Absolute Value in Algebra

Absolute Value means ...

... how far a number is from zero:

"6" is 6 away from zero,
and "−6" is also 6 away from zero.

So the absolute value of 6 is 6,
and the absolute value of −6 is also 6

Absolute Value Symbol

To show you want the absolute value of something, you put "|" marks either side (called "bars"), like these examples:

|−5| = 5 |7| = 7

vertical bar The "|" can be found just above the enter key on most keyboards.

More Formal

So, when a number is positive or zero we leave it alone, when it is negative we change it to positive.

This can all be written like this:

Absolute Value

Which says the absolute value of x equals:

  • x when x is greater than zero
  • 0 when x equals 0
  • −x when x is less than zero (this "flips" the number back to positive)

Example: what is |−17| ?

Well, it is less than zero, so we need to calculate "−x":

− ( −17 ) = 17

(Because two minuses make a plus)

Useful Properties

Here are some properties of absolute values that can be useful:

|a| ≥ 0 always!

That makes sense ... |a| can never be less than zero.

|a| = √(a2)

Squaring a makes it positive or zero (for a as a Real Number). Then taking the square root will "undo" the squaring, but leave it positive or zero.

|a × b| = |a| × |b|

Means these are the same:

  • the absolute value of (a times b), and
  • (the absolute value of a) times (the absolute value of b).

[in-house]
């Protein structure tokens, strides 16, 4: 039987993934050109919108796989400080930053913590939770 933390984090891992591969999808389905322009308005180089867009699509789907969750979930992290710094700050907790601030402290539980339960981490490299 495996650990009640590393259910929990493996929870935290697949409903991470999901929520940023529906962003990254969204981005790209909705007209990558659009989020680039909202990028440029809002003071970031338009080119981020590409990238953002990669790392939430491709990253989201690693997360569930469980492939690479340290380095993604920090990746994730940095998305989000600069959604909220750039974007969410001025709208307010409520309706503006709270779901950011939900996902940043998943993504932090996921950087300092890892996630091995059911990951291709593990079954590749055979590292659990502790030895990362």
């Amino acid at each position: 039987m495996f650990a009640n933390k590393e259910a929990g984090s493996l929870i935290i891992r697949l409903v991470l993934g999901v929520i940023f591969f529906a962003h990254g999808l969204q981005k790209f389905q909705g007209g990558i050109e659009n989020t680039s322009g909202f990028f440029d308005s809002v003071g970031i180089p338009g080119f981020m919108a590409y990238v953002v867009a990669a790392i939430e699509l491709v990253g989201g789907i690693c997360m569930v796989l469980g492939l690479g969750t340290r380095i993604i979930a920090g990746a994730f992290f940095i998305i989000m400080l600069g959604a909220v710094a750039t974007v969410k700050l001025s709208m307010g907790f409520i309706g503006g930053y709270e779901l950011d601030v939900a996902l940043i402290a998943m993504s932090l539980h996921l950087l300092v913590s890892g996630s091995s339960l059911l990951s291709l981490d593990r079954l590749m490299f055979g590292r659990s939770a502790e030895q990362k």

Which can also be useful when solving

|u| = a is the same as u = ±a and vice versa

Which is often the key to solving most absolute value questions.

Example: solve |x+2|=5

Using "|u| = a is the same as u = ±a":

this:   |x+2|=5
is the same as this:   x+2 = ±5

Which will have two solutions:

x+2 = −5 x+2 = +5
x = −7 x = 3

Graphically

Let us graph that example:

|x+2| = 5

It is easier to graph if you have an "=0" equation, so subtract 5 from both sides:

|x+2| − 5 = 0

And here is the plot of |x+2|−5, but just for fun let's make the graph by shifting it around:

|x+2| - 5 = 0
Start with |x| then shift it left to make it |x+2| then shift it down to make it |x+2|-5

And you can see the two solutions: −7 or +3.

Absolute Value Inequalities

Mixing Absolute Values and Inequalites needs a little care!

There are 4 inequalities:

<   >
less than less than
or equal to
  greater than greater than
or equal to

Less Than, Less Than or Equal To

With "<" and "" you get one interval centered on zero:

Example: Solve |x| < 3

This means the distance from x to zero must be less than 3:

-3 to 3

Everything in between (but not including) -3 and 3

It can be rewritten as:

−3 < x < 3

And as an interval it can be written as: (−3, 3)

The same thing works for "Less Than or Equal To":

Example: Solve |x| ≤ 3

Everything in between and including -3 and 3

It can be rewritten as:

−3 ≤ x ≤ 3

And as an interval it can be written as: [−3, 3]

How about a bigger example?

Example: Solve |3x-6| ≤ 12

Rewrite it as:

−12 ≤ 3x−6 ≤ 12

Add 6:

−6 ≤ 3x ≤ 18

Lastly, multiply by (1/3). Because you are multiplying by a positive number, the inequalities will not change:

−2 ≤ x ≤ 6

Done!

And as an interval it can be written as: [−2, 6]

Greater Than, Greater Than or Equal To

This is different ... you get two separate intervals:

Example: Solve |x| > 3

It looks like this:

|x| > 3

Up to -3 or from 3 onwards

It can be rewritten as

x < −3   or   x > 3

As an interval it can be written as: (−∞, −3) U (3, +∞)

Careful! Do not write it as

−3 > x > 3     no!

"x" cannot be less than -3 and greater than 3 at the same time

It is really:

x < −3   or   x > 3     yes

"x" is less than −3 or greater than 3

 

The same thing works for "Greater Than or Equal To":

Example: Solve |x| ≥ 3

Can be rewritten as

x ≤ −3   or   x ≥ 3

As an interval it can be written as: (−∞, −3] U [3, +∞)